News / Asia

Numbers of Indian Students Heading to America Rise

Indian students line up at American Embassy in New Delhi for student visas, June 19, 2014. (Anjana Pasricha/VOA)
Indian students line up at American Embassy in New Delhi for student visas, June 19, 2014. (Anjana Pasricha/VOA)
Anjana Pasricha
After declining for some years, the number of Indian students heading to the United States for graduate and undergraduate studies is surging.  A major factor is the lack of quality universities in India to cater to a huge, young population.  
 
Hundreds of students have been lining up at the American Embassy in New Delhi this summer to get a visa to study in a college in the United States.  Besides Delhi, they come from smaller cities such as Jaipur and Lucknow in northern India.
 
Some are headed for undergraduate studies in commerce and engineering, others are going to pursue a masters in American universities.

One student explains the reason of his choice,“The flexibility of subjects, and the practical learning you get there.  It is because of the exposure you get in the U.S.  I do not think any other country can provide you with the exposure.”

Another student says, “It was my dream, it was like my ambition do my higher studies in U.S.”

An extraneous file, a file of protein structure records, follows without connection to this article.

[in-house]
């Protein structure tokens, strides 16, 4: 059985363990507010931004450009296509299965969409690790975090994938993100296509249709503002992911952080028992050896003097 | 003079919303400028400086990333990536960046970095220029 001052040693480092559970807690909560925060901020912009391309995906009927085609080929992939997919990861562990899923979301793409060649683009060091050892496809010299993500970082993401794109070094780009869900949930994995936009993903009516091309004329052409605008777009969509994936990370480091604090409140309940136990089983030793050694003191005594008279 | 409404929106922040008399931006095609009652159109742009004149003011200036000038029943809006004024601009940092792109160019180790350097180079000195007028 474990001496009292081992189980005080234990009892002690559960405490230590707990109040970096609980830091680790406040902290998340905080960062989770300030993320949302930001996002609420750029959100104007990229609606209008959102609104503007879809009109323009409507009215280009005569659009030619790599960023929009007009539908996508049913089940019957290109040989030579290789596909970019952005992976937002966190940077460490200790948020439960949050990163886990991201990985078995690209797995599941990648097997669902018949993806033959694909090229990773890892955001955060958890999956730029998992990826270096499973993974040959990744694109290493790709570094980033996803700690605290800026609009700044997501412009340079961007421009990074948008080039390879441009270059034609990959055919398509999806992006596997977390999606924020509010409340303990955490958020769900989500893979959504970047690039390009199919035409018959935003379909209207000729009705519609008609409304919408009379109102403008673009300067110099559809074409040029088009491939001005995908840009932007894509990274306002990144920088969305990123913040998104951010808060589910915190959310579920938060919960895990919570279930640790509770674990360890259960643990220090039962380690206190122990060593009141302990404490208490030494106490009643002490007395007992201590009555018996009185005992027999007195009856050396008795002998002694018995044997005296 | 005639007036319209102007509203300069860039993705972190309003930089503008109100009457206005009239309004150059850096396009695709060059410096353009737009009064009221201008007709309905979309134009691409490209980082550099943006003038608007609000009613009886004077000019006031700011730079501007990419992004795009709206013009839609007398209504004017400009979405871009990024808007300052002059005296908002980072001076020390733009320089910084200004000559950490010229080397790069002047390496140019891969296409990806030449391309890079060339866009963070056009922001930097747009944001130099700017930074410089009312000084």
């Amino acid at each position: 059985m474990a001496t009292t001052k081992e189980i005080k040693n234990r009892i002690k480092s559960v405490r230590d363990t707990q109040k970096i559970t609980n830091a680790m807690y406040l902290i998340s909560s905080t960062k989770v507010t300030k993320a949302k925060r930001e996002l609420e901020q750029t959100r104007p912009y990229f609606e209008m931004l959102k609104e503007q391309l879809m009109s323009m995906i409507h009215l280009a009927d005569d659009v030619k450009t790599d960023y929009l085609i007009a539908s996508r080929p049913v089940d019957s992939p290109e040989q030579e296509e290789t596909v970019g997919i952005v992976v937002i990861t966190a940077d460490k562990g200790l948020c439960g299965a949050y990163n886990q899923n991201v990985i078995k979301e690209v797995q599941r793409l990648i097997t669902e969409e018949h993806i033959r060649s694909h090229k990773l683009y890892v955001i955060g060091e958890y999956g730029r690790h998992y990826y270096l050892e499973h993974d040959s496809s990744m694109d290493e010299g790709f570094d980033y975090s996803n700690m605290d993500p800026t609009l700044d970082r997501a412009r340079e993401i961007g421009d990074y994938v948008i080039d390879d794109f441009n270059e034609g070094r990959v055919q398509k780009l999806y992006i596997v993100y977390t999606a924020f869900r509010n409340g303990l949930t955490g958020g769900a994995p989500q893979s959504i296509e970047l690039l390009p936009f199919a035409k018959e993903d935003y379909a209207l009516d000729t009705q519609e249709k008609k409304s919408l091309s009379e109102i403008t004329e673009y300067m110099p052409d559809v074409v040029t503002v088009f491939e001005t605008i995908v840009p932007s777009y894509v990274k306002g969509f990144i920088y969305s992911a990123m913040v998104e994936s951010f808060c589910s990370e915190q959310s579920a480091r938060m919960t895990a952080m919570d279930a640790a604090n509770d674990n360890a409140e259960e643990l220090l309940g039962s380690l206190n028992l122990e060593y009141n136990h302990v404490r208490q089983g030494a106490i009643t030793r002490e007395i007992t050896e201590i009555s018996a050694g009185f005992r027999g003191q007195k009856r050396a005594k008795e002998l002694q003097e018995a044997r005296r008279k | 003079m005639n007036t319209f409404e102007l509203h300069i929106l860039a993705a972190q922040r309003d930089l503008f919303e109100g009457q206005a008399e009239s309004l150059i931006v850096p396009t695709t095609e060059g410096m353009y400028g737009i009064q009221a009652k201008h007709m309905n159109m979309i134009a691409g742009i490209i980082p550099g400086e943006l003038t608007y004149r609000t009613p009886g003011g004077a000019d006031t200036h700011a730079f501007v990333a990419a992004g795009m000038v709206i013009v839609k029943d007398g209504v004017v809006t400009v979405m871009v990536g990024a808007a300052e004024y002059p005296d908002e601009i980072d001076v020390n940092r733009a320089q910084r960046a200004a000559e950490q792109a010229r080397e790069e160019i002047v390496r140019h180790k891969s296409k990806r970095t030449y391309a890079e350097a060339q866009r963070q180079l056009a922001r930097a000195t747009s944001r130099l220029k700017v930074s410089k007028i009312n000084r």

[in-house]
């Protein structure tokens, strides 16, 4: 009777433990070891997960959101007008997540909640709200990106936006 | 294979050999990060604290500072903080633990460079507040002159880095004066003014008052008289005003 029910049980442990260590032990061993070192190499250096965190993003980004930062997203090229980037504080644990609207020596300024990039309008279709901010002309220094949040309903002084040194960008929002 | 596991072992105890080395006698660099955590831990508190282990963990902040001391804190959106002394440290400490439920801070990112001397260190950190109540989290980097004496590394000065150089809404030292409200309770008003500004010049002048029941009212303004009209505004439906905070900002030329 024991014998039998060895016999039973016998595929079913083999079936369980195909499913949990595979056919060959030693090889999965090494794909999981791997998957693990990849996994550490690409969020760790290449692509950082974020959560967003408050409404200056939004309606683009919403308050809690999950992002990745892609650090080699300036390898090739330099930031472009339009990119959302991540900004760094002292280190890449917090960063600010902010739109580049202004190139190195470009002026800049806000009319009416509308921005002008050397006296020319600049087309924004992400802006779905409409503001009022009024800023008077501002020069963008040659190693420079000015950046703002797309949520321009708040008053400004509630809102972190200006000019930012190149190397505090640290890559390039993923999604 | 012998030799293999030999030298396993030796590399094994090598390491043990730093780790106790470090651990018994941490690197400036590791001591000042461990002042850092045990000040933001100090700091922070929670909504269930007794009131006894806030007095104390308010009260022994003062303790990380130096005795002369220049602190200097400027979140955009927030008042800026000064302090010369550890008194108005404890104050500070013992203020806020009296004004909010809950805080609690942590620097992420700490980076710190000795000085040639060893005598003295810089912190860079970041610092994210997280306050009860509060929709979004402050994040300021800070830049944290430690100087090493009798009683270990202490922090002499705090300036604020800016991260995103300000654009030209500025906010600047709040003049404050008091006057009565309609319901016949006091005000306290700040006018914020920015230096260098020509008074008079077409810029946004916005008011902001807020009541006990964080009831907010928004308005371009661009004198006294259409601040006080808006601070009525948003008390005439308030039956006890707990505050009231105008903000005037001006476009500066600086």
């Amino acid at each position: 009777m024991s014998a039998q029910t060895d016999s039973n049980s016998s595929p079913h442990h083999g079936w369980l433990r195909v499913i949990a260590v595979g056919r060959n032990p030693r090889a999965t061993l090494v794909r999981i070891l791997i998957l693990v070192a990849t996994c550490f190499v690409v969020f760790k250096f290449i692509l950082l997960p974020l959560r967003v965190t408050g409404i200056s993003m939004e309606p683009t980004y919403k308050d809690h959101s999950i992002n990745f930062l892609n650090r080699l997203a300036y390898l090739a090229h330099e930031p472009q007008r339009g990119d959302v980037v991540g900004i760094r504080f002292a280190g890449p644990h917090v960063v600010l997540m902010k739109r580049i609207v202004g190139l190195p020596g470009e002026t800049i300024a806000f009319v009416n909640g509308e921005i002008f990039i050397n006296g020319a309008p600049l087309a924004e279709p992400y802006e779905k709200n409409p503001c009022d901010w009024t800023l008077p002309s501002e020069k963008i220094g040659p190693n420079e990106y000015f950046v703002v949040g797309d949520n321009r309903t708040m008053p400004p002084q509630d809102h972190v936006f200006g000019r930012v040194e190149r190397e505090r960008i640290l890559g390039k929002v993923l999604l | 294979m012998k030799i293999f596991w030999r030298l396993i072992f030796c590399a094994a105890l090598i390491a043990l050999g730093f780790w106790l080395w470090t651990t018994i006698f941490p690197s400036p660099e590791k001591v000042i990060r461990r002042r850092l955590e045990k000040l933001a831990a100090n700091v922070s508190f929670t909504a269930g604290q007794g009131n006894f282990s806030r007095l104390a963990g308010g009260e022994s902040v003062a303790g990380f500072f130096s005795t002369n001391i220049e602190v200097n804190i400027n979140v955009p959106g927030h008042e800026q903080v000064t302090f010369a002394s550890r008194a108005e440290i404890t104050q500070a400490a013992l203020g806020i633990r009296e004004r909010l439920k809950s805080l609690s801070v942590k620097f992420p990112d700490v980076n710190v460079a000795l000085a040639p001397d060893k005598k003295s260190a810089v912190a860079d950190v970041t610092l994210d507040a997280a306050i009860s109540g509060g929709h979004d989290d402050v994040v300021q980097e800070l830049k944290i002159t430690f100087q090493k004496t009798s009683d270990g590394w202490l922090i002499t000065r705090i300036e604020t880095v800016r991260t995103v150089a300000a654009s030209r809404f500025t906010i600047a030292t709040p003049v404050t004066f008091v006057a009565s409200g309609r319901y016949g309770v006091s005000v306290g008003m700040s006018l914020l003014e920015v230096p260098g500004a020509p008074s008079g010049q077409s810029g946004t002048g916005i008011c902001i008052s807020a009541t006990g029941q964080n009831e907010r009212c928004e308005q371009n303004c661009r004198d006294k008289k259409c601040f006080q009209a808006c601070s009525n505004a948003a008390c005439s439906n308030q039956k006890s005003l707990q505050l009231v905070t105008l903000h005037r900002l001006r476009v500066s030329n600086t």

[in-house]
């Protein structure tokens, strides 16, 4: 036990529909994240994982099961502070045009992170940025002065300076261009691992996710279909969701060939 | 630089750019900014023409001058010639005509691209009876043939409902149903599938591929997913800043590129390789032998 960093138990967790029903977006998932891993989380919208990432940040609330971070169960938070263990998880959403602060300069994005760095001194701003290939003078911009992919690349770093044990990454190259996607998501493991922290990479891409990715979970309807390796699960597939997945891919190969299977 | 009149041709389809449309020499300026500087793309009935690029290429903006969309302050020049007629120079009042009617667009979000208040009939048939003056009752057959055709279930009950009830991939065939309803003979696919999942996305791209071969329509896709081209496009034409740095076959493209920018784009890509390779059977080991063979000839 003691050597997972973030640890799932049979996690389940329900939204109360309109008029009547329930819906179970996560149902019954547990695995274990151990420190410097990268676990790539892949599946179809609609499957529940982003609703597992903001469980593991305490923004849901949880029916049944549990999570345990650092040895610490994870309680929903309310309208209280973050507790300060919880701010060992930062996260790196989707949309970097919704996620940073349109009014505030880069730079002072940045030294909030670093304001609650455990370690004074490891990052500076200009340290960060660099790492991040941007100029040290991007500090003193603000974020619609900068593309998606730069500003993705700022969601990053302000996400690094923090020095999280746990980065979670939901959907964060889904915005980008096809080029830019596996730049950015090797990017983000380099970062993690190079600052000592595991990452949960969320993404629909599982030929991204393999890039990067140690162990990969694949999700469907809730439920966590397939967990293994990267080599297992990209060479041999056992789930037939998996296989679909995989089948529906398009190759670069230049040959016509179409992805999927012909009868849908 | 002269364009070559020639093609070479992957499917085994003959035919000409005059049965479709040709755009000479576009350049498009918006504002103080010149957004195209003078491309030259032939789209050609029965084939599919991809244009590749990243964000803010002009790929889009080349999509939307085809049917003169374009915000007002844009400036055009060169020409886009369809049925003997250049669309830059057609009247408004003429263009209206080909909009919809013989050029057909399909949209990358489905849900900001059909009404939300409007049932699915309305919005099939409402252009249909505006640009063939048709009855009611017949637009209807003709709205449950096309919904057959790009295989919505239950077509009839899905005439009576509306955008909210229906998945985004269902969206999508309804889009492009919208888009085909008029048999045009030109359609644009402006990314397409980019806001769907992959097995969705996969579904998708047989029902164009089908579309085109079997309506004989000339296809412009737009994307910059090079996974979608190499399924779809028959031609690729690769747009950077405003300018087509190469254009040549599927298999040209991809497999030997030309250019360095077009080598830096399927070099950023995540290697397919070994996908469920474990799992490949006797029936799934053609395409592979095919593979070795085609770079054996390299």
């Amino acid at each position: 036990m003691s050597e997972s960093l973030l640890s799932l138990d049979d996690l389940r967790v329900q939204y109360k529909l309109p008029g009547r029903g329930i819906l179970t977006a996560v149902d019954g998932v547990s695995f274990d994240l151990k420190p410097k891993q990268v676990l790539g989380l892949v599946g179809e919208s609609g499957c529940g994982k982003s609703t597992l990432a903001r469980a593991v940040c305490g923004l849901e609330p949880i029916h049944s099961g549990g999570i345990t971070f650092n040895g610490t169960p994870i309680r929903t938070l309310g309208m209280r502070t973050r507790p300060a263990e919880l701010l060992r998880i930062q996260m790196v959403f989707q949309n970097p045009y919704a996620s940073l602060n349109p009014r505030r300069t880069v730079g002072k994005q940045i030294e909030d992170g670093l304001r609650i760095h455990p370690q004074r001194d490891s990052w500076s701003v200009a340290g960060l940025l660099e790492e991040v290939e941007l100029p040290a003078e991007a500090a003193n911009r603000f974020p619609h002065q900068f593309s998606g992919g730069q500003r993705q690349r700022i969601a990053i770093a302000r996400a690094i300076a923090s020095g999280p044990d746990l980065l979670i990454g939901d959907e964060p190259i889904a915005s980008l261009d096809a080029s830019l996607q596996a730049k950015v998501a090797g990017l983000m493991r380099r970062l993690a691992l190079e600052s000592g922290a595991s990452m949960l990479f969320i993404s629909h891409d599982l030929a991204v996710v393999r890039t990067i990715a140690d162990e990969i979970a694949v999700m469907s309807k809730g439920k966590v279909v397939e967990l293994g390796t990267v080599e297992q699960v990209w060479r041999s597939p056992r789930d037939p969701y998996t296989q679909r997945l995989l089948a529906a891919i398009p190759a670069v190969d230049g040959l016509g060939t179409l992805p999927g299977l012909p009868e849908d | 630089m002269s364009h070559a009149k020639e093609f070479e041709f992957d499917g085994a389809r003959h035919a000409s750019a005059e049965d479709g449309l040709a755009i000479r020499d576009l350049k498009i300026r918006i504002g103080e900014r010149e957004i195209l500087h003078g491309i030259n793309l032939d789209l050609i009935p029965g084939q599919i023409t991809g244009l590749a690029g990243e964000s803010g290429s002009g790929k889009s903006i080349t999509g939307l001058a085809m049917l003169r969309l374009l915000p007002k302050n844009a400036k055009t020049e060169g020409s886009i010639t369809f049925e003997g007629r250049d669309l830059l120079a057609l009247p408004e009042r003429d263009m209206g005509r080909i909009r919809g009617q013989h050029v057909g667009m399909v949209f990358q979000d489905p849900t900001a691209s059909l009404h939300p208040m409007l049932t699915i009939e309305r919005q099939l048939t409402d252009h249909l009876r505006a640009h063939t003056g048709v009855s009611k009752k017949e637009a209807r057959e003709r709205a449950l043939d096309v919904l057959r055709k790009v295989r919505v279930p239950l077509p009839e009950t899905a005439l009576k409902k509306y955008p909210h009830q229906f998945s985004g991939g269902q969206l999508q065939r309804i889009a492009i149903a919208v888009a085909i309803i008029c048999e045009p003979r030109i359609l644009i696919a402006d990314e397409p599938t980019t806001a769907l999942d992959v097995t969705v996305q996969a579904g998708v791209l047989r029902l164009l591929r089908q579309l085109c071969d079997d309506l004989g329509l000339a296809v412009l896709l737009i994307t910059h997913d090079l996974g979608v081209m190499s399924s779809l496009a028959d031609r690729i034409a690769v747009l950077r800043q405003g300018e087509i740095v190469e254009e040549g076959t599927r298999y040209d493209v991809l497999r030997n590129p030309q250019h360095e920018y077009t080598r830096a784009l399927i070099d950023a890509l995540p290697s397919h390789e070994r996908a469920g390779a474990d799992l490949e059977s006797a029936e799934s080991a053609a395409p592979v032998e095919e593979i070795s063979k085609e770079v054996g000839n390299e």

Indian students account for about 12 percent of foreign students in the United States - the second highest after China.
 
But their numbers dipped between 2009 and 2012, when the American economy slowed due to the global financial crisis. Officials at the American Embassy in New Delhi say numbers are surging again, 40 percent more student visas have been issued since October 2013.
 
Appeal of US studies


The United States attracts the most Indian students headed to study overseas - about 100,000 Indian students are studying on American campuses.  Britain and Australia are other popular destinations.
 
Education consultants in India say higher affluence has made a foreign education more affordable.  But the major factor is the formidable competition for admission to a good college in India, where about half of the 1.2 billion people are under age 25.
 
A professor at the Indian Institute of Management in Bangalore, Rupa Chanda, says supply of quality higher education in India has fallen short of demand.  
 
“The rising competition, the lack of sufficient number of quality institutions in India, the fact that there has not been enough increase in capacity in some of the seats in coveted disciplines people want to study in," she said. "And really if you do not get into the top tier, there is not much to choose from.”  
 
In the most coveted engineering colleges such as the Indian Institutes of Technology, less than two percent of applicants are accepted.  

Tough local requirements

Admissions are based on entrance tests for which most students undertake two years of grueling coaching.
 
In most other colleges, students are admitted on the basis of their school grades.  But the “cut off” scores to apply are becoming out of reach for even bright students.  This year they exceed 95 percent at top colleges in Delhi University.